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The tournament scene has really begun to expand of late. With all of the online and on-site tournaments that take place, there are several ways to become involved and there is some serious money at stake if you can be good enough and lucky enough to qualify for one of the big ones. I say lucky enough because let’s face it, you will always need some good fortune along the way to go with the excellent handicapping skills that it takes to win.

By far the largest and most sought after is the National Handicapping Challenge (NHC) which is held in Las Vegas every year January 23-25th, 2015. This is the Big One, and for good reason. You must qualify your way in-you cannot purchase an entry. There are hundreds of qualifiers and “feeders”, which are qualifiers for the qualifiers. The winner of the NHC receives $1,000,000 for the 2015 event and also receives an Eclipse award for his/her efforts as the nation’s top handicapper. There are several websites online

where you can qualify for the NHC and win a prize package which includes entry and some travel/hotel expenses. Check out for more information on qualifying directly into the NHC.

The strategies to do well in tournaments whether online or on-site vary according to the rules and what type of contest. The most common is the bullet contest in which everybody has the same bet amount in each of the contest races. Usually it is $2 win and place. The races are chosen for you and you select a horse in each. The amount that you accumulate during the events in the contest becomes your “score”.

The general rule is that you will need 2 1⁄2 times your starting bankroll ($4 per race) to win one of these. So for example, if there are 8 races in the contest, you would need about an $80 final score on average to win. In these types of contests, you will have to use different strategies nearing the end depending on where you are in the standings. If you are leading or near the lead, you may want to play more conservative. If you are behind, you may want to be more aggressive and look for horses that will pay boxcars. I will usually stick with my original picks until about 3⁄4 of the way through and then I assess where I stand and what I need to do. This comes with experience and you can only learn by trying.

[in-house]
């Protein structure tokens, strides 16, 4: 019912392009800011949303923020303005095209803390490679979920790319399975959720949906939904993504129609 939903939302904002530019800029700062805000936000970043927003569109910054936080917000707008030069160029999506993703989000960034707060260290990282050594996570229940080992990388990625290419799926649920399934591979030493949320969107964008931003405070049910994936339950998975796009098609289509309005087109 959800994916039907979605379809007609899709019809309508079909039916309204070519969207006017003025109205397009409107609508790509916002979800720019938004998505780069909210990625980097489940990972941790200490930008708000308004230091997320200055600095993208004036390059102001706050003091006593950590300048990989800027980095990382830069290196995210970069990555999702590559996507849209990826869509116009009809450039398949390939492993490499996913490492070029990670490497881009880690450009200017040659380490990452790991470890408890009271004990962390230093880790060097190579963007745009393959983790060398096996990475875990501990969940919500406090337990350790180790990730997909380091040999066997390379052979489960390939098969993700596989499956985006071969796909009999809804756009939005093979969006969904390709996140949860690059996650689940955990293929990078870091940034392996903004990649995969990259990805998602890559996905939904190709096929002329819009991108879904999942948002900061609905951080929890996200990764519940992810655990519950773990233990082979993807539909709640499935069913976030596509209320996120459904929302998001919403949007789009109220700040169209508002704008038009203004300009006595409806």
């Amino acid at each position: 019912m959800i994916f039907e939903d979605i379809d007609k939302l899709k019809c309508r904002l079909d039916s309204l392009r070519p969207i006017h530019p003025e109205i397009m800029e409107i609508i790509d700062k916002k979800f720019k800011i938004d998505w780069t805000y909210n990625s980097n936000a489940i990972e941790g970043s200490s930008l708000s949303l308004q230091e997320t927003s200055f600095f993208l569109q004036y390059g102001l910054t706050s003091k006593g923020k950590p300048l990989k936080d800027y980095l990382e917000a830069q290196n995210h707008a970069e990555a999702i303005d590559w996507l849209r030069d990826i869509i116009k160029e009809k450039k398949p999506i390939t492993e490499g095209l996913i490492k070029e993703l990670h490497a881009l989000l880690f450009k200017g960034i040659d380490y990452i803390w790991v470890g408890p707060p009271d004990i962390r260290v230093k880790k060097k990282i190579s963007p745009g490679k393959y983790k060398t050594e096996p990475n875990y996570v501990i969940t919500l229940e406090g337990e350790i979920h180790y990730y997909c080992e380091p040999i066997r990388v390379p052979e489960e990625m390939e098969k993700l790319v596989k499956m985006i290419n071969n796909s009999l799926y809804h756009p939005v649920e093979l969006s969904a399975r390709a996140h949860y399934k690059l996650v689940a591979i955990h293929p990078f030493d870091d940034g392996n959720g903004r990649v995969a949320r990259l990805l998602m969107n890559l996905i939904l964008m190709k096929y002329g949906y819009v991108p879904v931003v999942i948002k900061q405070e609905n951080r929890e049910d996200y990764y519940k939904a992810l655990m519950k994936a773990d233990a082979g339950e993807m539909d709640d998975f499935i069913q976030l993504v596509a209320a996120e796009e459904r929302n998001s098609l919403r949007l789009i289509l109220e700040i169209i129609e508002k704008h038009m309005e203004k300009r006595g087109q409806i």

Another common format is the lockdown, or pick and pray as it is sometimes called. You make your selections before the first event in the contest and you cannot change them during. You may also have an option for an alternate selection in case of a scratch or you will be given the post time favorite in other instances. In these, you are stuck with your original picks, hence the name pick and pray. Just good old-fashioned handicapping skill will serve you well in these.

When you first begin to try your skills in handicapping tournaments, you should put having fun at the top of your priorities. The first few contests will be learning experiences, I can guarantee that. Try to just have some fun and observe how things play out. This will be valuable experience and you will gain confidence as you go along.

Check out the following websites to get involved or just learn more: they have several contests every day and plenty of variety. From head to head

matchups up to hundreds of players per contest. Cash prizes and qualifiers. qualify here for the big ones like NHC, Breeder’s Cup Betting Challenge, Wynn,

and Horseplayer World Series. another site where you can qualify for one of the big tournaments. here you can qualify for the Breeder’s Cup Betting Challenge annual two day event

at the Breeder’s Cup.

Follow @loomsbodly on twitter. Peter Fornatale-contest player and author of “The Winning Contest Player”.

sean dice

My name is Scott Asher, i'm a writer and and freelance web developer for I have helped sports handicapper services sell more than 250,000 sports picks online and have made more than 1500 handicapping websites. I have a real passion for handicapping sports betting. More than anything I want you to make the most money selling your picks! 25 years in the sports handicapping business.